In Silvis v. Ambit Energy L.P, the Court held that Plaintiff failed to rebut Defendant’s showing that there was no genuine dispute as to any material fact and awarded summary judgment in favor of Defendant. Silvis v. Ambit Energy L.P, 170 F.Supp.3d 754, 759 (E.D. Pa. 2016). Plaintiff contracted with Defendant to supply electricity based on variable rate plan under which she paid a “teaser” rate for the first month and thereon, the rate fluctuated. Plaintiff asserted that Defendant enticed her to switch her supplier. Plaintiff became quickly disappointed after the “teaser” rate expired because her bill would swell during certain months. Ultimately, Plaintiff field a class action alleging breach of contract. Specifically, that Defendant breached its agreements with Plaintiff and the Proposed Class members by charging rates that did not meet contractual obligations.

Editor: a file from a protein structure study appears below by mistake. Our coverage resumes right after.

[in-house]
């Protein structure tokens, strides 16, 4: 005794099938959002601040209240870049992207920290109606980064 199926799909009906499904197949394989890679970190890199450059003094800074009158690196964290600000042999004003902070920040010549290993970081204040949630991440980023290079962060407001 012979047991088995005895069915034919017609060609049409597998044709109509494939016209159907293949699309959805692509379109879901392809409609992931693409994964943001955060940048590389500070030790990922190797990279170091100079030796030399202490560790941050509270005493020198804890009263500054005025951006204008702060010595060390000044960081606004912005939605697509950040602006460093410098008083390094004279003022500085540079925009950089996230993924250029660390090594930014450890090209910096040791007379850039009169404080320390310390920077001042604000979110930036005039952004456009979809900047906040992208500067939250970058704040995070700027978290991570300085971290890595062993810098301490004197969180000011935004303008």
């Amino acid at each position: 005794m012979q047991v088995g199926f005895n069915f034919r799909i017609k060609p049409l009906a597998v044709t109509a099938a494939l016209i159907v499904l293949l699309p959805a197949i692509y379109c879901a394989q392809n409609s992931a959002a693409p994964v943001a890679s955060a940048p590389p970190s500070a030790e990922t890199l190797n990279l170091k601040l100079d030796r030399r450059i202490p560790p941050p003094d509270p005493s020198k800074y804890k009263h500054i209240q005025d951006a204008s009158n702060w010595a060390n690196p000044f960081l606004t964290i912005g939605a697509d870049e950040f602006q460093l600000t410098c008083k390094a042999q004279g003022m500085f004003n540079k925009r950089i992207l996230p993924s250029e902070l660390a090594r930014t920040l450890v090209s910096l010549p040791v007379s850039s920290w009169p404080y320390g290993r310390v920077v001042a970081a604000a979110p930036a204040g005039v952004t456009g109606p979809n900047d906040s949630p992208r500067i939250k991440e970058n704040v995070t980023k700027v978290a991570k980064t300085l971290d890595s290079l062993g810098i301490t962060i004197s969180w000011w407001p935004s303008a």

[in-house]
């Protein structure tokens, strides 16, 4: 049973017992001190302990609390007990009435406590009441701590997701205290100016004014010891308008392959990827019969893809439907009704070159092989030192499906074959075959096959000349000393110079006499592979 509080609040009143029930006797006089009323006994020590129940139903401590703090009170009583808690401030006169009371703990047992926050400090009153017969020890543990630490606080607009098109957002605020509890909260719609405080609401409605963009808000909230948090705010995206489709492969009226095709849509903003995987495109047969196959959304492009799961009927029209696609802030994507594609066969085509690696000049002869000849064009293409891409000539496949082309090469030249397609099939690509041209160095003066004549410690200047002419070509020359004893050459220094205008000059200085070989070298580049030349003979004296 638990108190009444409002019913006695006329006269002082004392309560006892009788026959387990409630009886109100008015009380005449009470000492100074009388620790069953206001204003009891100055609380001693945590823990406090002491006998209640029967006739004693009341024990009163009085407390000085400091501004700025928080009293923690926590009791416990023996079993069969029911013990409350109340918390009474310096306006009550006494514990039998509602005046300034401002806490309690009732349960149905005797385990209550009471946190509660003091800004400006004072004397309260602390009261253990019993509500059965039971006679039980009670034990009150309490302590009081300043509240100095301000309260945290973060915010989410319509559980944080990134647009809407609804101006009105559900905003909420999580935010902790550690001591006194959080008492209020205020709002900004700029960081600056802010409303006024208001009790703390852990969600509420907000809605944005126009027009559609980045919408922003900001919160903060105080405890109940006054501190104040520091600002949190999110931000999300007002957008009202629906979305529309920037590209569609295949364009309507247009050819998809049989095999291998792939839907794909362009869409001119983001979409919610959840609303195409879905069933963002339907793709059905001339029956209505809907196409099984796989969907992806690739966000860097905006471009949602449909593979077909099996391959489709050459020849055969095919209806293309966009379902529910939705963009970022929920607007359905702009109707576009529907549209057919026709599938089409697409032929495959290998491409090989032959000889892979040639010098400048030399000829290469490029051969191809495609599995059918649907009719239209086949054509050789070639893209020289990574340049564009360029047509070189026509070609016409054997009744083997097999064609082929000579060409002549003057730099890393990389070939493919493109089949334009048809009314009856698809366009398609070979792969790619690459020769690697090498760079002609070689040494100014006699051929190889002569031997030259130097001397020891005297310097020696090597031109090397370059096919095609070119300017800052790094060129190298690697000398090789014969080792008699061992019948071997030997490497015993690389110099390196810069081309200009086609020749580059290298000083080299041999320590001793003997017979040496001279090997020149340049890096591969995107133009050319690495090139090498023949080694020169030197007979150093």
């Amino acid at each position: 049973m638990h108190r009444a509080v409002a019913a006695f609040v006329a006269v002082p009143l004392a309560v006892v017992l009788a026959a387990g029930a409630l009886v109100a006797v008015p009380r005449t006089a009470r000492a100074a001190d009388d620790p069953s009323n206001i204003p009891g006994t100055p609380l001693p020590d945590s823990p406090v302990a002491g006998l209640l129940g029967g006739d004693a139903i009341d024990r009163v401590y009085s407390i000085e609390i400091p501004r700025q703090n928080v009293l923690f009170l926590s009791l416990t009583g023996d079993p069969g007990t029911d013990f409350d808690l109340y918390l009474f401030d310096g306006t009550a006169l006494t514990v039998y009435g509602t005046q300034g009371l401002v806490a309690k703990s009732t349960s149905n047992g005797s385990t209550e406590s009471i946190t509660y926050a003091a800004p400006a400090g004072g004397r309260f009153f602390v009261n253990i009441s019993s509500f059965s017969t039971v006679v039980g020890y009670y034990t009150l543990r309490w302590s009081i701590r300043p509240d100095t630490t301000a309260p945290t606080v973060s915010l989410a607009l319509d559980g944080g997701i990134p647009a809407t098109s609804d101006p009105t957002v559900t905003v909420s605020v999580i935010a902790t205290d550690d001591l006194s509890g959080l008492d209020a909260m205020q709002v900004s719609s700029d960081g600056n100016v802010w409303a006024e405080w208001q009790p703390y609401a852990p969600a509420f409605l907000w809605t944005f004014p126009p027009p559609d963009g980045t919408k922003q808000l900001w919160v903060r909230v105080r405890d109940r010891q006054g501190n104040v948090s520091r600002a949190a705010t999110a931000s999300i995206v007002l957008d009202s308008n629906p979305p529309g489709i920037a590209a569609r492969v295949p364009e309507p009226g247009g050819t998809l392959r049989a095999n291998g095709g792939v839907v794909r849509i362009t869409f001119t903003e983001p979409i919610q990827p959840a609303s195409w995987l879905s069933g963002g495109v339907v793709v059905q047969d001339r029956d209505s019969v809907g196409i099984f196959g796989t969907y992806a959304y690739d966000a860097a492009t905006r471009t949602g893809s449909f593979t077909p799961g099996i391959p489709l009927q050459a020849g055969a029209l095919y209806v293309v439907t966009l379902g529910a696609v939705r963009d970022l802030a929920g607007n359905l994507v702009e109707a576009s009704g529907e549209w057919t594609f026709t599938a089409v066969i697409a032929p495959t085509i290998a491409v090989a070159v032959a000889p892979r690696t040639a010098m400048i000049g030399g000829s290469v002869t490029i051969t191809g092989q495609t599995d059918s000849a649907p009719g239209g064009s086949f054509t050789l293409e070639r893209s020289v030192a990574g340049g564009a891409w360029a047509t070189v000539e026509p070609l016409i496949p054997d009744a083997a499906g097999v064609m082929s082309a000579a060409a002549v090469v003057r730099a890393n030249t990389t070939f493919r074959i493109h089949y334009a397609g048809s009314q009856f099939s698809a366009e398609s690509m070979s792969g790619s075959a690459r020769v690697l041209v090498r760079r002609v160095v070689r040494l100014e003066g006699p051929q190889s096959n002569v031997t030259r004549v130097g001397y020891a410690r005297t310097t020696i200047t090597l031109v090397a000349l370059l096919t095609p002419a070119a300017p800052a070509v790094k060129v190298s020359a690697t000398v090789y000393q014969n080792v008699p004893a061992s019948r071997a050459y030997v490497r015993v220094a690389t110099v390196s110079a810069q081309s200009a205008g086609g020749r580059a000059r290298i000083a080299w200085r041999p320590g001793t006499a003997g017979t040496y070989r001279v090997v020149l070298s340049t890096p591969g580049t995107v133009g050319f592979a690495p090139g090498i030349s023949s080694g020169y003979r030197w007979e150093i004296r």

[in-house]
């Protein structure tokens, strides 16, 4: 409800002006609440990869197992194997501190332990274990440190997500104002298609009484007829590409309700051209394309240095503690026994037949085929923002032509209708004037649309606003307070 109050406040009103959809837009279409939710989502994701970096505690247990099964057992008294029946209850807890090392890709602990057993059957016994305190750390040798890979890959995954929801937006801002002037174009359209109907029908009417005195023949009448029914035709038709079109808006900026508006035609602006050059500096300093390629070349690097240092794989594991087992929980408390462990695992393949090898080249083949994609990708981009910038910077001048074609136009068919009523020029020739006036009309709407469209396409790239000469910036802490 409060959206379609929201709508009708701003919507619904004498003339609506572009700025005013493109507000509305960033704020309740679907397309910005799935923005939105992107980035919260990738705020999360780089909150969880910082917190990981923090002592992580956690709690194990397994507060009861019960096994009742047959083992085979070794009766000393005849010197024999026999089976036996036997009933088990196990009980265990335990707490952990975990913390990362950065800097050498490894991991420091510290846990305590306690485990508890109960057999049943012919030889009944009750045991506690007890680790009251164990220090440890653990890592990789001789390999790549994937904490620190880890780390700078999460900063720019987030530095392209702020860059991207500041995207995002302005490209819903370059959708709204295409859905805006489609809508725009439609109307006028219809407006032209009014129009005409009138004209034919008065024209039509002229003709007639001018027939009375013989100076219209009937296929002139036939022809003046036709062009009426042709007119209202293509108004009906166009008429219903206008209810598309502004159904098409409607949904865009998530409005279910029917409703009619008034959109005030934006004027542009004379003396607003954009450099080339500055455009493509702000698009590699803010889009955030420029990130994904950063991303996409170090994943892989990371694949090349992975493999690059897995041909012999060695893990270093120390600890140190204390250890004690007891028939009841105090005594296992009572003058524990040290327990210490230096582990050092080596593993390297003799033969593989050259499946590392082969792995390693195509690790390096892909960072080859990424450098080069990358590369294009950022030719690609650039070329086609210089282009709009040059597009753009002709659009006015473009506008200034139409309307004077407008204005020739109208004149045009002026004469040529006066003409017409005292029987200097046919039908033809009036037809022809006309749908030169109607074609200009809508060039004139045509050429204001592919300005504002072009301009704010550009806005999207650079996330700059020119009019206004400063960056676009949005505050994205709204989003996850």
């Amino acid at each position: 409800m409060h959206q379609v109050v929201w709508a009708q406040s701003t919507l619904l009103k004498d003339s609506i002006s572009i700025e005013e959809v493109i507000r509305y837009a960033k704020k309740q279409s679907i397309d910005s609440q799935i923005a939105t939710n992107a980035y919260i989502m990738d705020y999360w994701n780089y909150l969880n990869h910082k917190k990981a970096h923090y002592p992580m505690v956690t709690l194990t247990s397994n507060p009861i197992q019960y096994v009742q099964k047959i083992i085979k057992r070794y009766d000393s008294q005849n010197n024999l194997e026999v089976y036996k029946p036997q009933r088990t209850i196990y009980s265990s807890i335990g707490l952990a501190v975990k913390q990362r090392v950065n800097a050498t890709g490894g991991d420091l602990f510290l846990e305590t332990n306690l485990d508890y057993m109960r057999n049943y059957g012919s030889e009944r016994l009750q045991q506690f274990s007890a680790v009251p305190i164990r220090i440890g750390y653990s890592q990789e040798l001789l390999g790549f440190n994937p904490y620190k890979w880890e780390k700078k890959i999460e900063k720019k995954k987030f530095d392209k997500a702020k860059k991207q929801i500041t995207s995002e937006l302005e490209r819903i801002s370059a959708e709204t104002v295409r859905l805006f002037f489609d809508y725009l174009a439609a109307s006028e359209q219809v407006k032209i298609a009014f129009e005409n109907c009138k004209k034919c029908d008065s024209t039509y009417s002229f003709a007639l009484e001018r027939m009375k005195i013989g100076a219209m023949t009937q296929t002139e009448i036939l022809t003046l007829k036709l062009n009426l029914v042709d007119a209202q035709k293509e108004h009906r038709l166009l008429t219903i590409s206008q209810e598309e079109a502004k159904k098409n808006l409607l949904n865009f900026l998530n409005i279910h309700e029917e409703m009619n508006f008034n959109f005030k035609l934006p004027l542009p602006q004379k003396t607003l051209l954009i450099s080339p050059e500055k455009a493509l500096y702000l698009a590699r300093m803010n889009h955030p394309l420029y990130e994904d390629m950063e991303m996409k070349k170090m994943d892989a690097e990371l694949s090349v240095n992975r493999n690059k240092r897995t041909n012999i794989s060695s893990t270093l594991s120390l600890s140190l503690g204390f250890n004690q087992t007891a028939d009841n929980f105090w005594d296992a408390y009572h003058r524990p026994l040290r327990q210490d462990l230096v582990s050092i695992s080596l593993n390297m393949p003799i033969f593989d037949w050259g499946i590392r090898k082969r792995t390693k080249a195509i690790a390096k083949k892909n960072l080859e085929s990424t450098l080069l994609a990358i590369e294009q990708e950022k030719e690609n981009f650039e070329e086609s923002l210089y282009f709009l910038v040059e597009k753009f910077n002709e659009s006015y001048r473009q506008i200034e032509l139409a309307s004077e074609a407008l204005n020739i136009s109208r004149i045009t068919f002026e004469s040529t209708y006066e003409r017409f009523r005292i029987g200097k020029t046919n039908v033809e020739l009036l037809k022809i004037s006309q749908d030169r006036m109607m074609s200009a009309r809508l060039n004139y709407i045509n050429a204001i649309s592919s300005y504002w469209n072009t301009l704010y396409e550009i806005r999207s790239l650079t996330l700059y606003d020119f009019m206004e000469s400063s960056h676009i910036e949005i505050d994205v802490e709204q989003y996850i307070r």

Under Pennsylvania law, a breach of contract claim includes the following elements: “(1) the existence of a contract, including its essential terms, (2) a breach of a duty imposed by the contract and (3) resultant damages.” Because there was no express provision in the contract requiring Defendant to provide a competitive rate, Plaintiff failed to allege a breach of an express contractual provision. Plaintiff also contended that Defendant breached the implied covenant of good faith and fair dealing by exercising its rate-adjusting discretion in bad faith. The Court explained that, while there is no separate cause of action for breach of the implied covenant of good faith and fair dealing, the Courts instead utilize the good faith duty as an interpretive tool to determine the expectations in the context of a breach of contract claim. Plaintiff did not prevail on this claim because she did not proffer any legitimate evidence of bad faith and in order to survive a motion for summary judgment, Plaintiff must show there is a genuine dispute as to a material fact. Thus, Defendant was awarded summary judgment.
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